“The meeting Saturday is a legally binding meeting,” Bierwirth said. “Your budget is $800,000.”

The Croydon Village School has 24 students in grades K-4. And the town pays tuition for 49 Croydon students in grades 5 through 12 to attend schools in neighboring communities.

Bierwith said that if after trying to operate under the approved budget and finding it untenable, school officials could petition in court to be allowed to approve emergency spending.

“At this point and time, that budget is the legal budget,” Bierwirth said.

Town Clerk Kristi McKeon, who is school board member Aaron McKeon’s wife, also said she had researched the question and was told the vote was binding.

“What happened at the school meeting was perfectly legal, and there’s not really anything that can be done to change it,” Kristi McKeon said.

Many in Monday’s audience were incredulous that such a move could be allowed.

Board chairwoman Jody Underwood repeatedly told the crowd she had not supported the $800,000 budget, but each time she did, the crowd loudly, and occasionally profanely, objected.

Doubt about Underwood’s claim was fueled by the fact her own husband, Selectboard member Ian Underwood, who made the motion at Town Meeting to slash the budget.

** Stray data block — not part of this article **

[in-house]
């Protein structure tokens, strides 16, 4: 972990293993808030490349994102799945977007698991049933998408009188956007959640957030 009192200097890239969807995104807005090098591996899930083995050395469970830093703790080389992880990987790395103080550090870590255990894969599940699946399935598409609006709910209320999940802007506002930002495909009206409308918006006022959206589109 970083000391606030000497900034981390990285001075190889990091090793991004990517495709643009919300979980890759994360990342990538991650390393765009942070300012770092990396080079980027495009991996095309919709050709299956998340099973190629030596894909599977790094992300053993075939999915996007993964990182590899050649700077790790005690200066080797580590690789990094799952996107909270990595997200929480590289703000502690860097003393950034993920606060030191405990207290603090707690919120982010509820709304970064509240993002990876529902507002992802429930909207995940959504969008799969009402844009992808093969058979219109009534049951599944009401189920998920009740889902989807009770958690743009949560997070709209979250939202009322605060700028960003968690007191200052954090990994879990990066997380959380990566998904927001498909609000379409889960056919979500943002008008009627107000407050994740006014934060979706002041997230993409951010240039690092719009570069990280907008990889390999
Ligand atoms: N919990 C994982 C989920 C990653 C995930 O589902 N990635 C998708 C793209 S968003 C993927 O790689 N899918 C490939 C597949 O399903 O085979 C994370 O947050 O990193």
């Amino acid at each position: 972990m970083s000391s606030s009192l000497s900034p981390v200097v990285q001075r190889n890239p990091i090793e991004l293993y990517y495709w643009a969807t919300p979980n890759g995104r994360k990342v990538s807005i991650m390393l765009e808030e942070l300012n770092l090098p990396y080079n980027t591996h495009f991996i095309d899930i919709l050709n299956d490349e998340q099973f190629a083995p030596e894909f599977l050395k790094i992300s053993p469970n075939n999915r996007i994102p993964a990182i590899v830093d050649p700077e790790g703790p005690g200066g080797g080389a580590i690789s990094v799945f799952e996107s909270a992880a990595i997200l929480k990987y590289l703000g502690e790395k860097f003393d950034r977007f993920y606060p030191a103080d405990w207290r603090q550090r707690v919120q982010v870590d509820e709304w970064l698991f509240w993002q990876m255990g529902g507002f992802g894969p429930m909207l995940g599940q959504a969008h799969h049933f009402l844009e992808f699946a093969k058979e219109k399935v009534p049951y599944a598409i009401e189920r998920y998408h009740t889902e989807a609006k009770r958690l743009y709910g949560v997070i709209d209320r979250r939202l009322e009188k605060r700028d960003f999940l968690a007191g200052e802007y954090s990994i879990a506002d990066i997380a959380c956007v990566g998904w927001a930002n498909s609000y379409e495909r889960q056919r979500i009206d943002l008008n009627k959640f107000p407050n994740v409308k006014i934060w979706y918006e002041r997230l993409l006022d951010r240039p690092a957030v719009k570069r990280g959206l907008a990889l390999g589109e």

Many on Monday accused the board of being in on the plan.

Ian Underwood told the crowd his wife didn’t know of his intentions until a couple of days before the meeting, and McKeon said he learned about it the night before.

Morris, who was elected to the board just last week at Town Meeting, said he didn’t know about the budget cut in advance.

One man complained the board had handed out copies of a pamphlet created by Ian Underwood, titled “Budget, or Ransom,” at Monday’s meeting. (The pamphlet was also handed out at Saturday’s meeting.)

Jody Underwood said the board distributed the pamphlet so there were no allegations of trying to hide anything.

While Ian Underwood remained mostly silent at Monday’s meeting, he did speak briefly, once to deny his wife’s involvement in his proposal and another to argue that the $800,000 budget was sufficient, though he did not offer any specifics.

“I really do believe it is possible to live within this budget if we try hard enough,” Ian Underwood said. “To say we can’t do this is a failure of imagination.”

In his pamphlet, Underwood noted that private schools, including the Newport Montessori school and Mount Royal Academy in Sunapee, charge less than $9,000 for tuition.

He used a figure of 80 students for Croydon and a per pupil cost of $10,000 to come up with his $800,000 figure.

Ian Underwood also defended himself against those who pointed their finger at him.

“People keep saying I did this,” he said. “The town voted for this.”

McKeon, the town clerk, said the town has 565 registered voters, meaning 3.5% of registered voters voted in favor of Underwood’s budget cut.

Toward the end of the meeting, as the large crowd had dwindled to a dozen or so participants, cooler heads mostly prevailed and some who had spoken passionately earlier in the evening told the board they wanted to be part of the discussion to find solutions.

The board has until early April to submit its 2022-23 budget to the state, and the board plans to do just that, scheduling another meeting for 7 p.m. Thursday, at the Croydon Village School.